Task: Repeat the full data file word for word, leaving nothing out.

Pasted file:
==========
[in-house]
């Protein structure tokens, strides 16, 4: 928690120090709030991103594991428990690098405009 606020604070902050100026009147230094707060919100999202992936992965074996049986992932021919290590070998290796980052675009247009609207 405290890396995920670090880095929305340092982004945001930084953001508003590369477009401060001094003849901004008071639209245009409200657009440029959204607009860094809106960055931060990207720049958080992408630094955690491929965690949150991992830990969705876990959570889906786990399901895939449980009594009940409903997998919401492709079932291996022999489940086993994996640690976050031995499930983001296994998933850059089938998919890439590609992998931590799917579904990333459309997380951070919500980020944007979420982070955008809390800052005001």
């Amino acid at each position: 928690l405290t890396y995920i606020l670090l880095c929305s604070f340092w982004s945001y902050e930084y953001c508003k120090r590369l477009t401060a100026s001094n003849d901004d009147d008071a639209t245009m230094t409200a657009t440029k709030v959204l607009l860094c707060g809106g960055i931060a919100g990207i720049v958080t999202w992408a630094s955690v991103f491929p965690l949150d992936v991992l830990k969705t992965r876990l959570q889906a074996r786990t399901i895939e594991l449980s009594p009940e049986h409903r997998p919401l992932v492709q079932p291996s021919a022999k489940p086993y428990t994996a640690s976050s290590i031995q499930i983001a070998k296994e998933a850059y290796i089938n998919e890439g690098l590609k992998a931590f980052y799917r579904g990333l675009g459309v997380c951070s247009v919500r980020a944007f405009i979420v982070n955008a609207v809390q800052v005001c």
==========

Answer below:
[in-house]
């Protein structure tokens, strides 16, 4: 928690120090709030991103594991428990690098405009 606020604070902050100026009147230094707060919100999202992936992965074996049986992932021919290590070998290796980052675009247009609207 405290890396995920670090880095929305340092982004945001930084953001508003590369477009401060001094003849901004008071639209245009409200657009440029959204607009860094809106960055931060990207720049958080992408630094955690491929965690949150991992830990969705876990959570889906786990399901895939449980009594009940409903997998919401492709079932291996022999489940086993994996640690976050031995499930983001296994998933850059089938998919890439590609992998931590799917579904990333459309997380951070919500980020944007979420982070955008809390800052005001």
């Amino acid at each position: 928690l405290t890396y995920i606020l670090l880095c929305s604070f340092w982004s945001y902050e930084y953001c508003k120090r590369l477009t401060a100026s001094n003849d901004d009147d008071a639209t245009m230094t409200a657009t440029k709030v959204l607009l860094c707060g809106g960055i931060a919100g990207i720049v958080t999202w992408a630094s955690v991103f491929p965690l949150d992936v991992l830990k969705t992965r876990l959570q889906a074996r786990t399901i895939e594991l449980s009594p009940e049986h409903r997998p919401l992932v492709q079932p291996s021919a022999k489940p086993y428990t994996a640690s976050s290590i031995q499930i983001a070998k296994e998933a850059y290796i089938n998919e890439g690098l590609k992998a931590f980052y799917r579904g990333l675009g459309v997380c951070s247009v919500r980020a944007f405009i979420v982070n955008a609207v809390q800052v005001c």